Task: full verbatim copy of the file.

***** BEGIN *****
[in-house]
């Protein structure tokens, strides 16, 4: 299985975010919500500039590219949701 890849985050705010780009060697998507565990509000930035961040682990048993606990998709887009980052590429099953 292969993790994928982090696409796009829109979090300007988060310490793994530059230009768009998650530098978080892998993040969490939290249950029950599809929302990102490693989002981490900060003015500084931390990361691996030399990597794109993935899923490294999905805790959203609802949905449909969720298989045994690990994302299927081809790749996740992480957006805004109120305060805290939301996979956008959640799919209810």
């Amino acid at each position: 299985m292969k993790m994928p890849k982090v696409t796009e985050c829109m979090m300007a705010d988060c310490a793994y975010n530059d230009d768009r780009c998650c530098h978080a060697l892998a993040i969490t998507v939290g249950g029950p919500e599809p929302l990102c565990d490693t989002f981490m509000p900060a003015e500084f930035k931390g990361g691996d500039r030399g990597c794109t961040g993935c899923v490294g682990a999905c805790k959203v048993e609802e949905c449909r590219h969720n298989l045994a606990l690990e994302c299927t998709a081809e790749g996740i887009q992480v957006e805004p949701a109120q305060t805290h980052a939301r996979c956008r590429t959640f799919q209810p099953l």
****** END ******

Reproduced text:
[in-house]
């Protein structure tokens, strides 16, 4: 299985975010919500500039590219949701 890849985050705010780009060697998507565990509000930035961040682990048993606990998709887009980052590429099953 292969993790994928982090696409796009829109979090300007988060310490793994530059230009768009998650530098978080892998993040969490939290249950029950599809929302990102490693989002981490900060003015500084931390990361691996030399990597794109993935899923490294999905805790959203609802949905449909969720298989045994690990994302299927081809790749996740992480957006805004109120305060805290939301996979956008959640799919209810």
């Amino acid at each position: 299985m292969k993790m994928p890849k982090v696409t796009e985050c829109m979090m300007a705010d988060c310490a793994y975010n530059d230009d768009r780009c998650c530098h978080a060697l892998a993040i969490t998507v939290g249950g029950p919500e599809p929302l990102c565990d490693t989002f981490m509000p900060a003015e500084f930035k931390g990361g691996d500039r030399g990597c794109t961040g993935c899923v490294g682990a999905c805790k959203v048993e609802e949905c449909r590219h969720n298989l045994a606990l690990e994302c299927t998709a081809e790749g996740i887009q992480v957006e805004p949701a109120q305060t805290h980052a939301r996979c956008r590429t959640f799919q209810p099953l």